The history of psychiatry in Great Britain can be traced back to the 13th century with the creation of the first hospitals that would treat more than just patients of leprosy. The establishments of Saint Nicholas Hospital in Carlilsle (1201) and the Saint Mary of Bethlehem Hospital in 1247, we start to see the tendency in expanding care for a number of maladies.
The first of many formal acknowledgments of psychiatric conditions is evident in the Preragoratoria Regis, drafted in 1290 for King Edward II. This document permitted the king to deploy "exchequers" among the lands. These men would determine (to the utmost convenience to the king) whether the landlords among the country were to be considered "insane". If the exchequer determined a cause for insanity then the king could claim the land and possessions of the landlord all for himself. Clearly the cause for sanity could have been a negotiating factor between the king and his subjects.
Mental incapacity is was also used during Edward II's time to negotiate motives for committing crimes, no differently than lawyers do today. If a person close to the king committed the crime of murder, namely, of a wife, mistress, or servant, the reason of insanity could have been used conveniently to obtain pardon from the king.
The first actual "insane asylum" traces back to 1368 where a license was given to Robert Denton to open a home in London that would serve those
who suddenly fall into a frenzy and lose their memory, who were to reside there until cured.
Shortly after this, more homes became available acknowledging that there was a need for such services. The priory of St. Mary of Bethlem was used during the 1370s as a formal asylum and, by order of the king, it was the "central" asylum to which the unwanted of the city would be sent directly.
Moving further, the Tudor kingdom of Henry VIII witnessed huge changes to the view of mental illness. King Henry donated the Bethlem and St. Bartholomew priories to the city of London to serve "undesirables". Moreover, a plot to kill Henry lend to the idea that those involved may have had a spell of momentary insanity, bringing on the differentiation between a "furor", and "dementia" to cite a few.
After Charles II was restored to the English throne, a prerogative regis was drafted releasing the king from the responsibility of lunatics. The Lord Chancellor was now in charge of determining services.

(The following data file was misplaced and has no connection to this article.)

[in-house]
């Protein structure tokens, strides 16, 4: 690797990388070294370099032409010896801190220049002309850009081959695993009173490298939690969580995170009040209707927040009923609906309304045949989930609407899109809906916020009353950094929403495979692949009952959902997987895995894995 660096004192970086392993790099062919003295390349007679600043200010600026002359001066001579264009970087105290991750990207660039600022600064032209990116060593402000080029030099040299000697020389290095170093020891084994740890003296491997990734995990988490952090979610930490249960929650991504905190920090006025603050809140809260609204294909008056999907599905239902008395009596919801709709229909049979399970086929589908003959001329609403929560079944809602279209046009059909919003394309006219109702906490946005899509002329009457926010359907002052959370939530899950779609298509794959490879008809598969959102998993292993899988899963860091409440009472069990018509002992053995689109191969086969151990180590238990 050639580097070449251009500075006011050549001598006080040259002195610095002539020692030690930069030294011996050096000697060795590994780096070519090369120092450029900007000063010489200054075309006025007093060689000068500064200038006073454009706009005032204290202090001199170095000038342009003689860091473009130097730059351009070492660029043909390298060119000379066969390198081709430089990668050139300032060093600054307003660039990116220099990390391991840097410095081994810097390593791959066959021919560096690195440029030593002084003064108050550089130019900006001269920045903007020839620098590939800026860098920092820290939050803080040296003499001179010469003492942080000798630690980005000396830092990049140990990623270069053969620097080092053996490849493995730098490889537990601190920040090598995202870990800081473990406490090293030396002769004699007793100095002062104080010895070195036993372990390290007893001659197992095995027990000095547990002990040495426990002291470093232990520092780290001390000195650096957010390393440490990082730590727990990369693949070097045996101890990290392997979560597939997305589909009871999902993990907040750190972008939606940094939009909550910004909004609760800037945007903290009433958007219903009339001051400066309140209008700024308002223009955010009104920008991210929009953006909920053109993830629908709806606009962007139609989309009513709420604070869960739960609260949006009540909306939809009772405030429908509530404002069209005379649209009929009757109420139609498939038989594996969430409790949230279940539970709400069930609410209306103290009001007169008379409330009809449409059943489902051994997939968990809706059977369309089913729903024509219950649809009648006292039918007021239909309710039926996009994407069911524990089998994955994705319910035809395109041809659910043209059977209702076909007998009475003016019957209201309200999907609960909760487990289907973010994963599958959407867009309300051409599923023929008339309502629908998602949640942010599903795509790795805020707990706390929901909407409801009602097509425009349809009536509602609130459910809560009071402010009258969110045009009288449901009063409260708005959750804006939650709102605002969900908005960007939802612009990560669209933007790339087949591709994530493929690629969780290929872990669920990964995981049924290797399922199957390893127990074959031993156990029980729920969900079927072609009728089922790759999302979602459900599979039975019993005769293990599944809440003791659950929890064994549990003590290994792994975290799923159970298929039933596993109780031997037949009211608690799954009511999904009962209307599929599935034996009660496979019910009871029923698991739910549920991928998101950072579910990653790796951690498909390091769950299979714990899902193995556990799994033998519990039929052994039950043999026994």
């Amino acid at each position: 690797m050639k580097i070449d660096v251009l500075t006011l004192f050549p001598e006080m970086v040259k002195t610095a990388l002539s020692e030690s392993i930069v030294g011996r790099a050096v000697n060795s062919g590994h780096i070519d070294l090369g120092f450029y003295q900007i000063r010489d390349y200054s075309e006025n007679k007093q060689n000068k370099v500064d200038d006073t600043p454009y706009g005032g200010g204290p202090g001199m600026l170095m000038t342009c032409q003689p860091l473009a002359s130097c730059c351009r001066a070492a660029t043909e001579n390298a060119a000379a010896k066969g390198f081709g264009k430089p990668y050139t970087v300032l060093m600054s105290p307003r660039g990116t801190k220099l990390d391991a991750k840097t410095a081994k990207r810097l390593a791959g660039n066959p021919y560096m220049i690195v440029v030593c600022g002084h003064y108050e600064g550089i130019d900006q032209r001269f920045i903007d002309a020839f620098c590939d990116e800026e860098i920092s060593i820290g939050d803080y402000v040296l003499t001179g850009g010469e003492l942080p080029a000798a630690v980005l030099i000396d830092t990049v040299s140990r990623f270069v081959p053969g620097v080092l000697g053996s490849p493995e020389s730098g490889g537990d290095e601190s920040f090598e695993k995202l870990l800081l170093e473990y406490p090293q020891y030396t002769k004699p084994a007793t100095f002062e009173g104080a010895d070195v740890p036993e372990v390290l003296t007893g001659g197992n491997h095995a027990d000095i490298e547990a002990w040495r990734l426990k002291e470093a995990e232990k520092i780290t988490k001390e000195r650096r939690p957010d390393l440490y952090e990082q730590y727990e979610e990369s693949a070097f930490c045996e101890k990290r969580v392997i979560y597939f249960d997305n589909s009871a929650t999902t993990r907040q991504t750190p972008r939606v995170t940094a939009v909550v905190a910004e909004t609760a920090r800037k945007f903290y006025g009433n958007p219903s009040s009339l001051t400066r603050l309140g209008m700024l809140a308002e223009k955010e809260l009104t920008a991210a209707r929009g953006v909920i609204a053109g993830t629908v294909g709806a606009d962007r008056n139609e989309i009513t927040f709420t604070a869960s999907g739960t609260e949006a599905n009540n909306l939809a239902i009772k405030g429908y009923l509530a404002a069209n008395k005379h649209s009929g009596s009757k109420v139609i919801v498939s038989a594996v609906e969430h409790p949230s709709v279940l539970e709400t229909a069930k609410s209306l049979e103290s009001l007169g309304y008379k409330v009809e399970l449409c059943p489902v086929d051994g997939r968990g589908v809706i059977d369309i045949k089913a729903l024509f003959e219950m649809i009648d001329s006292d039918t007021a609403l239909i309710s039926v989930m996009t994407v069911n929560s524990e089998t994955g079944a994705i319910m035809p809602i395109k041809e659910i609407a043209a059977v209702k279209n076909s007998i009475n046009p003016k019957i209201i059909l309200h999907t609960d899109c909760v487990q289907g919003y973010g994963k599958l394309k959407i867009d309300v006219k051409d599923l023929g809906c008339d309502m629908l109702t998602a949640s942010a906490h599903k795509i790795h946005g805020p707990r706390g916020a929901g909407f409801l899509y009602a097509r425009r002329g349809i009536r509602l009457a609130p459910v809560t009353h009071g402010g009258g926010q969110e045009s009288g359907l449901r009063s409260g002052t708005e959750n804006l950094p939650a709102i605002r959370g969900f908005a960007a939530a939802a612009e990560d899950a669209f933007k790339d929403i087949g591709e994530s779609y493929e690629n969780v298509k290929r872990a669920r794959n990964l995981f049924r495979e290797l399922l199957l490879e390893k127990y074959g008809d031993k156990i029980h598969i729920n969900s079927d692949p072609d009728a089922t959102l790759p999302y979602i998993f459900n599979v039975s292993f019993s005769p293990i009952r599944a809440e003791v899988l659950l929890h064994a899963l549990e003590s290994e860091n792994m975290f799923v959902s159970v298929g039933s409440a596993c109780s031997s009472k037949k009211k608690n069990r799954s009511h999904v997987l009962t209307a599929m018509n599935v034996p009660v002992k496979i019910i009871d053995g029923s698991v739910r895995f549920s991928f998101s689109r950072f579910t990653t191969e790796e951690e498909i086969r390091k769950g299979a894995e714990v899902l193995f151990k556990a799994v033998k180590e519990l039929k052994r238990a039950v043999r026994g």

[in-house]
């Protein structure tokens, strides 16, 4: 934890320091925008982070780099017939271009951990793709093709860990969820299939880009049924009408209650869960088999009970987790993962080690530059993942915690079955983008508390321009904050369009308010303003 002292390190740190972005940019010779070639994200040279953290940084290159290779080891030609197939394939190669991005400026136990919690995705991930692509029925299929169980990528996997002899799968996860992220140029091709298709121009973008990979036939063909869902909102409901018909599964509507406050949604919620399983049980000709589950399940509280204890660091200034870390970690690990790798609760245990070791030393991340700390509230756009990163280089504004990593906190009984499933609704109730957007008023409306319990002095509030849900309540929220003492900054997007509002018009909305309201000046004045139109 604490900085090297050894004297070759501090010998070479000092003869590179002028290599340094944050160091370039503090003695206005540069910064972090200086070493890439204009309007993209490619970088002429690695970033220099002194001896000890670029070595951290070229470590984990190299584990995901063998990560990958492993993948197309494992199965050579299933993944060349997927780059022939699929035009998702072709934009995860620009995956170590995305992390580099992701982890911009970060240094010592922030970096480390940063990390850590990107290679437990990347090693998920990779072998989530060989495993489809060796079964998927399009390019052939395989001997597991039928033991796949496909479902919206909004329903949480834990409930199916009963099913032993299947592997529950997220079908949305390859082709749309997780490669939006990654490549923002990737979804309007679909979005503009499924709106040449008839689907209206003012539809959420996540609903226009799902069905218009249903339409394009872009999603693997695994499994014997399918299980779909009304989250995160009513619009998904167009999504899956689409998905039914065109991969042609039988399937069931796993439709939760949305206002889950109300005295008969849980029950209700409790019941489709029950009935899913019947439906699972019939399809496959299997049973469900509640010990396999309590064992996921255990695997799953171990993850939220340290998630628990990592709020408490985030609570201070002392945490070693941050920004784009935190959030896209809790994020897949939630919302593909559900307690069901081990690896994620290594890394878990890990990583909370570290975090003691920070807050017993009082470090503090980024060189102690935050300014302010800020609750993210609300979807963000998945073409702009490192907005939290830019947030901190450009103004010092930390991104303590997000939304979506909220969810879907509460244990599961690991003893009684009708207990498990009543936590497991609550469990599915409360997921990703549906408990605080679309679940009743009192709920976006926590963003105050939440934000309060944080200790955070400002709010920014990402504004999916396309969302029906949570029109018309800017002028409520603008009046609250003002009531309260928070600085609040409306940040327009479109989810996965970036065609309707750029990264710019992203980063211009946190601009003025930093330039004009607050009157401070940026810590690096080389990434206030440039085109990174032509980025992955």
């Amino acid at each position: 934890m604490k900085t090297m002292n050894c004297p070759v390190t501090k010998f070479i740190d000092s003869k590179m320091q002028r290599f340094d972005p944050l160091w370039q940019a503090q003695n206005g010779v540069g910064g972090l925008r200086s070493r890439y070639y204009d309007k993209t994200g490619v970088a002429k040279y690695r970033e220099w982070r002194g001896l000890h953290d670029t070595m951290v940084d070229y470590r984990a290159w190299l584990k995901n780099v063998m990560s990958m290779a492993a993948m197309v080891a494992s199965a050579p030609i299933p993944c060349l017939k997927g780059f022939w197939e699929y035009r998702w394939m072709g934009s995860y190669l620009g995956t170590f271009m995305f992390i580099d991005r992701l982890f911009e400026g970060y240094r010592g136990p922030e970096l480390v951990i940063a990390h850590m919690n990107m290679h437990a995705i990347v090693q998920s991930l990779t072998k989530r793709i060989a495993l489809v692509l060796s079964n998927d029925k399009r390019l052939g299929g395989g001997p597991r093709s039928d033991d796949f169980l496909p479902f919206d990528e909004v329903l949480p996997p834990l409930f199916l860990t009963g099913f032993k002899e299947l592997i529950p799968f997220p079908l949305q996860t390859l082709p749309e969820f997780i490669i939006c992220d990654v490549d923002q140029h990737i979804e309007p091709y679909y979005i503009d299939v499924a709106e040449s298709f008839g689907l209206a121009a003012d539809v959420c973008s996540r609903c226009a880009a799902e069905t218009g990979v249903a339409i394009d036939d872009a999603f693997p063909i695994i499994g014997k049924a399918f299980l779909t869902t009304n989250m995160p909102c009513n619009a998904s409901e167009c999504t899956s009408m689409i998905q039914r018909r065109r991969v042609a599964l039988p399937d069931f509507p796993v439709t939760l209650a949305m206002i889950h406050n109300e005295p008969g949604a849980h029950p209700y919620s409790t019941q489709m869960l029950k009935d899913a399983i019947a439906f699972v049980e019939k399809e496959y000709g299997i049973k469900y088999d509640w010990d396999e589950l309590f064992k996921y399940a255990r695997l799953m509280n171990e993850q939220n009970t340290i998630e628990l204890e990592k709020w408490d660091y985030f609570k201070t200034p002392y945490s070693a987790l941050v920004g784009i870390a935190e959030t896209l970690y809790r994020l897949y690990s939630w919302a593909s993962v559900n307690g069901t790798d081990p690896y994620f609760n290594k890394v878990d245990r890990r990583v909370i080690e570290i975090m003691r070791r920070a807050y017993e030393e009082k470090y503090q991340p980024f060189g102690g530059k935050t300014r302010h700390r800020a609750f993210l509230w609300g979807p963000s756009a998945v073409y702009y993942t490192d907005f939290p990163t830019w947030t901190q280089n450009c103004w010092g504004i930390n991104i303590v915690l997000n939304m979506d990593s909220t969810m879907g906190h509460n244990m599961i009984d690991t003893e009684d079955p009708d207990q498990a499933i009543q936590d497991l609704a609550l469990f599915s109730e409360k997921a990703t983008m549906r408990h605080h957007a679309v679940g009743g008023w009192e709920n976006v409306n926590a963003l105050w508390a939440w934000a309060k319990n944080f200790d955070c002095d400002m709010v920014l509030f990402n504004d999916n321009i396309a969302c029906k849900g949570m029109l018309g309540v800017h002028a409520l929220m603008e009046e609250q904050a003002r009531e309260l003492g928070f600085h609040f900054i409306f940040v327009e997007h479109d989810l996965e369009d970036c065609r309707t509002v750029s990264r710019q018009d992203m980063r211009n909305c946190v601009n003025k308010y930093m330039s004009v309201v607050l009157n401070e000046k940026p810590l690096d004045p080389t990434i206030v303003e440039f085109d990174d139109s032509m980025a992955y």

However a huge drawback to what could have been progress in the field came about in the mid 1700s when advances in the studies made mentally challenged individuals curious to the medical field. Since the field of sociology was not in place, there was neither a field of psychology. Hence, psychiatry in itself consisted mainly on the study of associated behaviors, and the human body. As a result, the mentally insane were often placed in public view of the people. This happened at the now-known-as Bedlam facility, or the former Bethlem: the same priory that King Henry VIII had given to the city of London along with St. Bartholomew.
Toward the end of the 17th century there were already several well-established workhouses that housed what by then was known as "madmen": Saint Peter's, Hoxton, Bedlam, and about 15 others.
It is during the 18th century, the Age of Reason, that the writings of Rousseau and other philosophers prompt the question of the rights of all men, resulting in the 1774 MadHouse Act.
The 1774 Madhouse Act regulated not only the asylums themselves, but the conditions of entrance of the patients. Some privately owned "madhouses" offered food, lodging and warmth for just about anyone that acted or was declared "insane". For this reason, the act demanded that proper diagnosis, proper identification, and a veritable source should decide who gets in and out.
Eventually, the 1845 Lunacy Act ratified that any new madhouse or change to the definition of insanity would have to undergo strict rules and regulations.
The Madhouse Act continued to be revised to the words:
The Lord Chancellor or the Lord Keeper or Commissioners of the Great Seal of Great Britain, or other person or persons (*) for the time being intrusted by virtue of the King's Sign Manual with care and commitment of the Custody of the Persons and Estates of Persons found idiot, lunatic or of unsound mind.
For current information to the 20th and 21st century changes made to the 19th century Act can be found in the most current National Health Service (NHS) UK website, which is entirely responsible for the current provision of services.